How can we promote wellness, if we aren't well ourselves?
“We always hear on a plane, ‘put your oxygen mask on before helping others,’” notes Dr. Roy, who now makes more time for exercise, meditation, and family. “How can we promote wellness, if we aren't well ourselves? This is a question I've been asking myself when I’ve felt burnout. It's like the candle metaphor of happiness: a candle burning brightly will continue to light others’ happiness, and will not burn away itself, as long as it continues to feed itself the things it needs. Doctors need to be the beacon of light when it comes to health and wellness.”
Dr. Crystal Moore, a pathologist, reached the very end of the rope with burnout before coming to understand this sentiment and now preaches the motto, “Physician, heal thyself.” She was the sort of doctor who deeply took on her patients’ pain and often felt, no matter how illogical it was, that their bad diagnoses were somehow her fault.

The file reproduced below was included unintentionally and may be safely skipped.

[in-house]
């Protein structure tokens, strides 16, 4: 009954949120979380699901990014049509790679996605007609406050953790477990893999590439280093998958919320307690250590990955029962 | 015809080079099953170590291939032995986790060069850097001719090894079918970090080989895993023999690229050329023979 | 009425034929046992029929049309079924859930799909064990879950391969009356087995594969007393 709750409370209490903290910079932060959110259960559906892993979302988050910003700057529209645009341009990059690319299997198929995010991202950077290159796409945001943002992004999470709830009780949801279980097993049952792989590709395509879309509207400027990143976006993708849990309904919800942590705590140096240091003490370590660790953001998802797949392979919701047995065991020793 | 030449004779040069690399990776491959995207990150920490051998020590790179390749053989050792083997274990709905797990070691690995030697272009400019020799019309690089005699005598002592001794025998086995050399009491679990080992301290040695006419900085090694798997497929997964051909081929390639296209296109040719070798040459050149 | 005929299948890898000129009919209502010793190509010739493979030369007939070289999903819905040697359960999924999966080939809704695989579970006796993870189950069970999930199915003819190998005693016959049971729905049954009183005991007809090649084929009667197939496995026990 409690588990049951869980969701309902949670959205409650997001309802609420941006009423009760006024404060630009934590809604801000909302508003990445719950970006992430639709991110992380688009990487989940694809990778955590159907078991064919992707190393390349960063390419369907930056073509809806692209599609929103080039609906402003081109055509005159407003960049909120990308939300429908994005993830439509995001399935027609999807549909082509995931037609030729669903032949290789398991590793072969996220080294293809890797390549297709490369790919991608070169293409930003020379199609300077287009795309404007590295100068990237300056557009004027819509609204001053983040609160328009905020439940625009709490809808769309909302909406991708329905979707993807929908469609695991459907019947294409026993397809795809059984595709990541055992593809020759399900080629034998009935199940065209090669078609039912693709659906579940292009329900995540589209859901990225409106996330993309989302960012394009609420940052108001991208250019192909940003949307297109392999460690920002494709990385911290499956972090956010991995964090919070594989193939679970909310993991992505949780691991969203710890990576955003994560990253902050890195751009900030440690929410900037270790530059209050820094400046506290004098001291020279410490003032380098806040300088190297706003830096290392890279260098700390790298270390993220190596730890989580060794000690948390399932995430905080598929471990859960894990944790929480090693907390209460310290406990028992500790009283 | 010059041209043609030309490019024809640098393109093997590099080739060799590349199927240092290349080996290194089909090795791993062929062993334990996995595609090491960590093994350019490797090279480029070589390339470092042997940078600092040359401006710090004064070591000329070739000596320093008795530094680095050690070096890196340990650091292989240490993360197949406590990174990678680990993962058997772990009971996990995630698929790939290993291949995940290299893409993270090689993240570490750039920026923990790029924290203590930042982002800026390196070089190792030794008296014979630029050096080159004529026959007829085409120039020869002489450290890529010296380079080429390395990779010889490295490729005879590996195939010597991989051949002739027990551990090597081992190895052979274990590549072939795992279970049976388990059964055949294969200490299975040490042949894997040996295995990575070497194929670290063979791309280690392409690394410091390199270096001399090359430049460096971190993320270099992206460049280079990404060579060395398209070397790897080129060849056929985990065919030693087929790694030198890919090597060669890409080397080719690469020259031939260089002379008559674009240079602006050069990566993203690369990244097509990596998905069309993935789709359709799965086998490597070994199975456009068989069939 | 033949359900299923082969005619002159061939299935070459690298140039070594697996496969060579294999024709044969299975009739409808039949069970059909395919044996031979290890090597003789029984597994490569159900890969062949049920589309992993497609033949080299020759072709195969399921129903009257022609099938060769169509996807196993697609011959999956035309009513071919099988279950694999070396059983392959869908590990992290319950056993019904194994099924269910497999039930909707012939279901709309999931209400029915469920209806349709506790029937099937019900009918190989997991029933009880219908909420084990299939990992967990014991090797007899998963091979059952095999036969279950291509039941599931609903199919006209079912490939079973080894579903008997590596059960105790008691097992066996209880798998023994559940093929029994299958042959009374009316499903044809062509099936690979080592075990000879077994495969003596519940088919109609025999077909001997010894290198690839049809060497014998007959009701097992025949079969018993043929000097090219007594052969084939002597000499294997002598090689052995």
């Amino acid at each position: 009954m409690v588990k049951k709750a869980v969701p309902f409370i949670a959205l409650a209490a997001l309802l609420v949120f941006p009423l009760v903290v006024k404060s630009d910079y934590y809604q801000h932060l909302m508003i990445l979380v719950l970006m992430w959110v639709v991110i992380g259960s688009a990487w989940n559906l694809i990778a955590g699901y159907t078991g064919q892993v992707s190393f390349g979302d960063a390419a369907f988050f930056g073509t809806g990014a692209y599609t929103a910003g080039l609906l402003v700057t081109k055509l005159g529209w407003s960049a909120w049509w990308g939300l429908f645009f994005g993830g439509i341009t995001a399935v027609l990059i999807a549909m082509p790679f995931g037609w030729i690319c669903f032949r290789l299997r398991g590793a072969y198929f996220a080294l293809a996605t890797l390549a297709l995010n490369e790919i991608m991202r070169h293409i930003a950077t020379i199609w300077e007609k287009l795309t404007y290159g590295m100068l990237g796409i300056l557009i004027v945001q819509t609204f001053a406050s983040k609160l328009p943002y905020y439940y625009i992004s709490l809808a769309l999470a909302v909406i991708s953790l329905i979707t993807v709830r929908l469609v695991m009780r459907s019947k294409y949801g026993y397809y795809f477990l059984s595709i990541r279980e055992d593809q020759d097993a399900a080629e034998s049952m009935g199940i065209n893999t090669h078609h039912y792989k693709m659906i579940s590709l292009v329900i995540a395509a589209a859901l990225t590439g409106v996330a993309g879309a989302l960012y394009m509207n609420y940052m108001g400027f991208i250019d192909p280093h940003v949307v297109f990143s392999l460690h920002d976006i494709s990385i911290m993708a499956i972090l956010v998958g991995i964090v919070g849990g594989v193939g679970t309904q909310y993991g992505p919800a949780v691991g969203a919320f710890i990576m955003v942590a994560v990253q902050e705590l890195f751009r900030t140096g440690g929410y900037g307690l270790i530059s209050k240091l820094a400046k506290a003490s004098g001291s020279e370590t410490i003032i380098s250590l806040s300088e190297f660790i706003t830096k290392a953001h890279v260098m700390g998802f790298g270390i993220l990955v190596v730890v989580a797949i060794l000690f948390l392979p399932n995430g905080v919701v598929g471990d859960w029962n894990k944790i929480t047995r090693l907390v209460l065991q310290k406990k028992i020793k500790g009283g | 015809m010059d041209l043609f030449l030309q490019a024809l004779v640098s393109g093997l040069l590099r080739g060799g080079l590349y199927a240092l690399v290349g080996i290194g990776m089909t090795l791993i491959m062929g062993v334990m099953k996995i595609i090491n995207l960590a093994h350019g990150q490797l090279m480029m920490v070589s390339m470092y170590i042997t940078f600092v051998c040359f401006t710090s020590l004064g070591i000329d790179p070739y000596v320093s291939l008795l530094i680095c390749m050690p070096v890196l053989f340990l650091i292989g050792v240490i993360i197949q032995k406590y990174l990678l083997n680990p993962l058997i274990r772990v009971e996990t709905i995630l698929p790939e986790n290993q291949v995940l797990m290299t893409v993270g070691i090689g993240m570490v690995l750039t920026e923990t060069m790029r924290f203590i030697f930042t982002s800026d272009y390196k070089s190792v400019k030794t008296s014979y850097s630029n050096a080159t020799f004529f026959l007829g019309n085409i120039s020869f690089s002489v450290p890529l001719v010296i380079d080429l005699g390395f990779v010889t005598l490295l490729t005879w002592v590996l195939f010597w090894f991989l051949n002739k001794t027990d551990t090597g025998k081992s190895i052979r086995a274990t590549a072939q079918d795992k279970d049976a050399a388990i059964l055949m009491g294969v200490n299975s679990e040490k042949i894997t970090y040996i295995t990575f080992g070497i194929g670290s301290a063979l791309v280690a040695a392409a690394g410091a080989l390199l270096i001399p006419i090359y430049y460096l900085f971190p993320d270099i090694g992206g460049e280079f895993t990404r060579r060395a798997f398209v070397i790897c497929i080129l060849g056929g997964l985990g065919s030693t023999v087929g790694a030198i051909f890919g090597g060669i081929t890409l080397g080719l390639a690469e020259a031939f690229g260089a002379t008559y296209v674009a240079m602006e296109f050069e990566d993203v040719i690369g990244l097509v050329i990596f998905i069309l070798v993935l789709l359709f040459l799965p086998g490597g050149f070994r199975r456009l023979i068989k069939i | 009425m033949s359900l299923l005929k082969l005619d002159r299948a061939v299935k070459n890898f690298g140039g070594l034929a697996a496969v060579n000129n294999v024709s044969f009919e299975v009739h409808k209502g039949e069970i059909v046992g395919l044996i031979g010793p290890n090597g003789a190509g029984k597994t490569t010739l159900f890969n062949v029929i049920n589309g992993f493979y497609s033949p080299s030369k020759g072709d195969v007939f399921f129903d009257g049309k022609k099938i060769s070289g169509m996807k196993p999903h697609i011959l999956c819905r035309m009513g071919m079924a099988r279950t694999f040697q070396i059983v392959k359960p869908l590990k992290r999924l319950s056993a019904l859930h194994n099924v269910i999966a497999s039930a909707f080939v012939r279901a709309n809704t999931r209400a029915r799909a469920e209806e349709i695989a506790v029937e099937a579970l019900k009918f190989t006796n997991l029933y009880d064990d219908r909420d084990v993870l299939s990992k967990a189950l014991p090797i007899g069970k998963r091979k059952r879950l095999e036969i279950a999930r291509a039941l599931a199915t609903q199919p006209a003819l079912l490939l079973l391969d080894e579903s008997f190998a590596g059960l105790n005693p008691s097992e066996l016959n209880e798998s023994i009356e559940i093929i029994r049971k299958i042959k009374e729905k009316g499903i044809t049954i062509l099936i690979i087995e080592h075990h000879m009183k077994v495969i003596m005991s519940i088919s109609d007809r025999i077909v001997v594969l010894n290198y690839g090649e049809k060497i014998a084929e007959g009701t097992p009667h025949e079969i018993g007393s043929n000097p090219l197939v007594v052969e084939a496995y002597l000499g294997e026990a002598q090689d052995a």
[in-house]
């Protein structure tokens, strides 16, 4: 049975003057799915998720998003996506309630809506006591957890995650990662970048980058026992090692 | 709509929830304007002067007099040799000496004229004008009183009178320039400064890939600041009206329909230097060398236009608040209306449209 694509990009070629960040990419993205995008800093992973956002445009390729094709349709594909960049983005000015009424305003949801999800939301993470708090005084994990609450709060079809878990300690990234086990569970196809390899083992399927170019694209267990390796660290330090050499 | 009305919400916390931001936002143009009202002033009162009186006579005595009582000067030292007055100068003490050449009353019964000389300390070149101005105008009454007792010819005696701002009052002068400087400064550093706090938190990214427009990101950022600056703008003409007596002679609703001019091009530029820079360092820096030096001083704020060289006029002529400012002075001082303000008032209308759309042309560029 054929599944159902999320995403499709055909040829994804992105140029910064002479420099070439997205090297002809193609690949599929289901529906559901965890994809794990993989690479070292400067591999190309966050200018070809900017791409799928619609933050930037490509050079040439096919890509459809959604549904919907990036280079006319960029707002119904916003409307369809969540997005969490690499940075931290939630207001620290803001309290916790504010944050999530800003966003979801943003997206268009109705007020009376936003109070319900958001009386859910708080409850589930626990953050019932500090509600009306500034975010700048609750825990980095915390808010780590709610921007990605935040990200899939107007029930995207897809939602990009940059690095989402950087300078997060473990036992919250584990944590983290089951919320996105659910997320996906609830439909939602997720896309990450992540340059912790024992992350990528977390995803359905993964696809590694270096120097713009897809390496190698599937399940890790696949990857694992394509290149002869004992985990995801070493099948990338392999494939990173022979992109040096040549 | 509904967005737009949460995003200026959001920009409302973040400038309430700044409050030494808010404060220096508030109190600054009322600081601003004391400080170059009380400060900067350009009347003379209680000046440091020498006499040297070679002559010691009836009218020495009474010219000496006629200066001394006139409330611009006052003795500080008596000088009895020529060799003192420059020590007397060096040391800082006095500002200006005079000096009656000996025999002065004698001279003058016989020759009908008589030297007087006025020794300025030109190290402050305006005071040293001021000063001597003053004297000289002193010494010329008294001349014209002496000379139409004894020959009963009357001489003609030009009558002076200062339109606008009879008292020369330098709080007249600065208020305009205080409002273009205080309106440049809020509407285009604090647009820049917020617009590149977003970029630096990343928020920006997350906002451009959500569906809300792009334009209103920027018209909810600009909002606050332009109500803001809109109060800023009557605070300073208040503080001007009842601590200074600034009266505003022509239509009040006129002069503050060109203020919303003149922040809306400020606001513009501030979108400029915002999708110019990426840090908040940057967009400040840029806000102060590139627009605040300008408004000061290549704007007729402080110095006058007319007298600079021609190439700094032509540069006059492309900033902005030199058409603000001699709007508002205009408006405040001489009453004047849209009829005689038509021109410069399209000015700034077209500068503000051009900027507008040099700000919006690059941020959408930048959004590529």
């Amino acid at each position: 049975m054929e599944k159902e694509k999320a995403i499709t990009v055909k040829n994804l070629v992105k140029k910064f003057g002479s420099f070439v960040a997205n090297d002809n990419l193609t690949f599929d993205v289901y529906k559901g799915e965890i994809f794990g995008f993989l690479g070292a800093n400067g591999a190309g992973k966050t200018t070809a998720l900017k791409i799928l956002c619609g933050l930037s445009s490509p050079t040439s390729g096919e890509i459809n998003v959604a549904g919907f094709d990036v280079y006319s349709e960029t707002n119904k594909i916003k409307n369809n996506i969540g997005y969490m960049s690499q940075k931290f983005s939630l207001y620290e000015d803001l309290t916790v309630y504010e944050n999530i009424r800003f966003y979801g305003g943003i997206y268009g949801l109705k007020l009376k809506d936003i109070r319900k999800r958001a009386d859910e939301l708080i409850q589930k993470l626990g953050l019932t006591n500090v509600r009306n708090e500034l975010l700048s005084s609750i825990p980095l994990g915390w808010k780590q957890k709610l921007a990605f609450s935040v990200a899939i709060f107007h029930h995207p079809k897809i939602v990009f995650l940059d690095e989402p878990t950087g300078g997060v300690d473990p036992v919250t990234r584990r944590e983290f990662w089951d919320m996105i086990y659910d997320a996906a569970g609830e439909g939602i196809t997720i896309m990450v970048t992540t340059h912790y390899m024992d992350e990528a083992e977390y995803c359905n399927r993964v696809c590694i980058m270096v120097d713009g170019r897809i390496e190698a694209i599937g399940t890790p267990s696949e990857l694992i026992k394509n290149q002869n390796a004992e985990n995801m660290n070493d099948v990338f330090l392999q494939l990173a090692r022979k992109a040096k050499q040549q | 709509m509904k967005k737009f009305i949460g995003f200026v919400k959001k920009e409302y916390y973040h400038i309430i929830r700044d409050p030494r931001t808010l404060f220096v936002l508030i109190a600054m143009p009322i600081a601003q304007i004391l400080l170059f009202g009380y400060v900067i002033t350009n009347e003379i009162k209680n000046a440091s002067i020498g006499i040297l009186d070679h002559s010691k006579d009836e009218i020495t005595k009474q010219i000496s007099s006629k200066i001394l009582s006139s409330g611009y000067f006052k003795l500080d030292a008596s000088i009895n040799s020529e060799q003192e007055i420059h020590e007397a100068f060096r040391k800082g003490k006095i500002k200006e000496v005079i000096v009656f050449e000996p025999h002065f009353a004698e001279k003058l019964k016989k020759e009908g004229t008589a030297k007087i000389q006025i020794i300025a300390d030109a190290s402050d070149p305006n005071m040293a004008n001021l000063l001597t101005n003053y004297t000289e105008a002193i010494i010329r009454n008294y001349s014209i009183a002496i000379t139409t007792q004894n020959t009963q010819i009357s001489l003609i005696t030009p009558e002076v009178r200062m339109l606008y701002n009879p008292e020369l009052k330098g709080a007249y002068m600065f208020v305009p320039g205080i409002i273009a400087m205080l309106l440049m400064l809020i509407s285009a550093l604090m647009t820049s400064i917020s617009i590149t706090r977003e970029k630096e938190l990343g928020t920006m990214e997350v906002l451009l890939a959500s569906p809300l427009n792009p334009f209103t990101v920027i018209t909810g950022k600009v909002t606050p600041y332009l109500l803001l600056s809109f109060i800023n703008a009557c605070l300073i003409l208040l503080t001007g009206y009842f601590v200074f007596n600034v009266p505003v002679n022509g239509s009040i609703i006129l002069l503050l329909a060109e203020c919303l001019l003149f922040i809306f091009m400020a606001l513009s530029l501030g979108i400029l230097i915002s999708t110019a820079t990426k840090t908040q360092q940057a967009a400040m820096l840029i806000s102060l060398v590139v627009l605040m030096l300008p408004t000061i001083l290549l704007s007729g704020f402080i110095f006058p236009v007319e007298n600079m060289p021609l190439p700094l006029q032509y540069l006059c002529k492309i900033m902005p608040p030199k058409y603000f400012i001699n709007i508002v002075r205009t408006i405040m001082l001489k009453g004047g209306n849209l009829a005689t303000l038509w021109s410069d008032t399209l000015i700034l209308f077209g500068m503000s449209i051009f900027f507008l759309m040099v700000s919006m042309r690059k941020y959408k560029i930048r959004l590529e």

“I do still feel for my patients when I give a diagnosis and I know they have a poor prognosis or a tough road ahead,” says Moore, who choked up recalling two particularly tragic cases. “But I don’t feel guilty like I did. I learned to put myself on the top of my busy to do list be it with rest or with saying no. It’s a matter of asking: ‘Are we going to keep carrying this load, or will we grieve and mourn and release it?’’’
Dr. Ma has also learned to make some uncomfortable changes that in the long run have helped keep her sane and happy. But it took a pretty horrific wake-up call.
"After three female physician suicides in our one small hospital, I opened my eyes and accepted that my focus on my career was transforming me into someone I didn't like," says Ma. "Since then, I have learned how to say 'No, thank you' to the add-on cases, and risk others' judgment. Saying 'no' is a lot harder than 'yes,' but in the long run, it has been better for my mental well being."